Interaction With a Device via a Communications Network

A gateway apparatus enables interaction with a device that is connected to a network. The gateway receives voice or Dual-Tone Multi-Frequency (DTMF) signals from a user terminal via a circuit-switched connection. The received voice or DTMF signals are used in conjunction with a semantic data document to ascertain an interaction to be carried on with the device. Signals are generated and received via the network in accordance with the ascertained interaction. A user friendly response from the interaction can be formed (e.g., in the form of a voice response) and communicated to the user terminal via the circuit-switched connection.

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Description
CROSS REFERENCE TO RELATED APPLICATIONS

This application claims the benefit of U.S. Provisional Application No. 61/550,812, filed Oct. 24, 2011, which is hereby incorporated herein by reference in its entirety.

BACKGROUND

The present invention relates to the provision of data through a communications network in response to a request.

Interactive voice response (IVR) is a technology that allows some sort of processing means, such as a computer, to interact with callers through the use of voice and/or Dual Tone Multi-Frequency (DTMF) keypad inputs. IVR technology enables callers to retrieve and gather information including but not limited to bank balances, flight schedules, product details and weather forecasts. In some instances, IVR technology also allows a user to invoke an action, such as but not limited to tele-voting. In typical embodiments, a user employs a communication device (e.g., a telephone of some sort) to establish a connection with the automated system, which then generates one or more automated audible prompts that the user can hear. In response to the prompt, the user either speaks into a microphone of his/her device or alternatively presses one of the device's keys to provide the system with more information about what exactly is being requested.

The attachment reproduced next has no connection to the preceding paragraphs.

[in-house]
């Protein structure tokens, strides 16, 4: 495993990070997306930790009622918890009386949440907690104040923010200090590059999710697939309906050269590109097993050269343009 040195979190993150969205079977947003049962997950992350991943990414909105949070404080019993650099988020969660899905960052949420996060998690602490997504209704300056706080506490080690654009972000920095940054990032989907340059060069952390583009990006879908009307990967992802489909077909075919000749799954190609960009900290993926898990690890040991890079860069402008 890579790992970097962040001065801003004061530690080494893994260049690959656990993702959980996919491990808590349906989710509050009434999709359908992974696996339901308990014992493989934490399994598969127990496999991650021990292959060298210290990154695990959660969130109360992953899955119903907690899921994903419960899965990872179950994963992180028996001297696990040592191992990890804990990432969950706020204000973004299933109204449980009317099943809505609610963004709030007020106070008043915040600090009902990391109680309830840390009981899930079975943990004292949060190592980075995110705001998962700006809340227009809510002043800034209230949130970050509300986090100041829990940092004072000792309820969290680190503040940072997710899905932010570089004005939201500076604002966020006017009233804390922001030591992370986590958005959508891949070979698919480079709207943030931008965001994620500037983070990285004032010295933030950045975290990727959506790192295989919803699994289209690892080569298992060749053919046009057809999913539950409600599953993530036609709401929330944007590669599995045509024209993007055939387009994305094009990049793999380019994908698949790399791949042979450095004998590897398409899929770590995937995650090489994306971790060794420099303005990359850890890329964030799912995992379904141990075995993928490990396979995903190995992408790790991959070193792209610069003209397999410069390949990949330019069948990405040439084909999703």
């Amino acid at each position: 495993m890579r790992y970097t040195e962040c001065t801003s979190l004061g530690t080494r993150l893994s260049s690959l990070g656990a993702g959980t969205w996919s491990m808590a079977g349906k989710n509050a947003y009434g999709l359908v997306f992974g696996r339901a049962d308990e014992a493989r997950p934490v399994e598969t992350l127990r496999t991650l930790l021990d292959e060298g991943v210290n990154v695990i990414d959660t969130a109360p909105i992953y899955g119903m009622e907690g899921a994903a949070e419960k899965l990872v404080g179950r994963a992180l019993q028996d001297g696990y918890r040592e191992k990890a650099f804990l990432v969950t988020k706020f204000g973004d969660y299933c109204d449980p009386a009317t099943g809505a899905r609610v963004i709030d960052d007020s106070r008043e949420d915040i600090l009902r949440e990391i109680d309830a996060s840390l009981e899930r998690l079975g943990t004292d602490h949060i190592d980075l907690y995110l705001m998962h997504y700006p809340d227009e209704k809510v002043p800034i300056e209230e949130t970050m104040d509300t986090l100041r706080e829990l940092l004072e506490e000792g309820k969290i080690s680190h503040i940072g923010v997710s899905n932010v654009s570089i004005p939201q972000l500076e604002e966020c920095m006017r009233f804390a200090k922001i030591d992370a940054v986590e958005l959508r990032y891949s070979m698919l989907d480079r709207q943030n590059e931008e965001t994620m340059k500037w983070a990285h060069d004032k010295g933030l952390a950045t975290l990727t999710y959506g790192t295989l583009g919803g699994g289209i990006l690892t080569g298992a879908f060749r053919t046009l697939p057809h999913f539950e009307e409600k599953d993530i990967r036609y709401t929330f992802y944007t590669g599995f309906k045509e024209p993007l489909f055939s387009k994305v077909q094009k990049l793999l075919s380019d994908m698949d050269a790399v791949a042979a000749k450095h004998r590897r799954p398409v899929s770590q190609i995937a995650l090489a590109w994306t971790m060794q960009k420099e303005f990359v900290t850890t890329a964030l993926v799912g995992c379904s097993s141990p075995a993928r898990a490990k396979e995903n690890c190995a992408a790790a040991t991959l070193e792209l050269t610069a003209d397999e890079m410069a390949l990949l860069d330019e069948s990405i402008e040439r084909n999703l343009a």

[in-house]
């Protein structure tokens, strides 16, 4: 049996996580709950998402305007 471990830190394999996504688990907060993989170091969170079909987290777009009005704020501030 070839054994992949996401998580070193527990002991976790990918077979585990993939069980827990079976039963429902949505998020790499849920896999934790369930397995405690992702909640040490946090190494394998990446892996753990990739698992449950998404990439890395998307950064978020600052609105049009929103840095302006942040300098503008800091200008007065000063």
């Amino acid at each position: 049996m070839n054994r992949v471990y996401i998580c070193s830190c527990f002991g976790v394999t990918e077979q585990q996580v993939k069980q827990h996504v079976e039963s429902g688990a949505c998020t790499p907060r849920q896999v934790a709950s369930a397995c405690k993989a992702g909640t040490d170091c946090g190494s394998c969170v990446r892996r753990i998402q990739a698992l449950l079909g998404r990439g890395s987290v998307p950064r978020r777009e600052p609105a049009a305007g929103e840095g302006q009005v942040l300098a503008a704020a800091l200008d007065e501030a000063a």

Such systems have conventionally been employed to allow a user to interact with fully capable processing entities over mid- to high bandwidth communication networks. But recently, constrained networks equipped with different sensors and actuators have been gaining attention among researchers. The fields of their possible applications range from intelligent housing to precision agriculture.

As the name suggests, the devices that make up a constrained network have any of a number of constraints imposed on them, such as but not limited to constraints on size and cost. These constraints in turn translate into design limitations on, for example, energy consumption (e.g., a battery powered device that is expected to be left in place for an extended period of time needs to use energy prudently), memory capacity, computational speed, and communication bandwidth.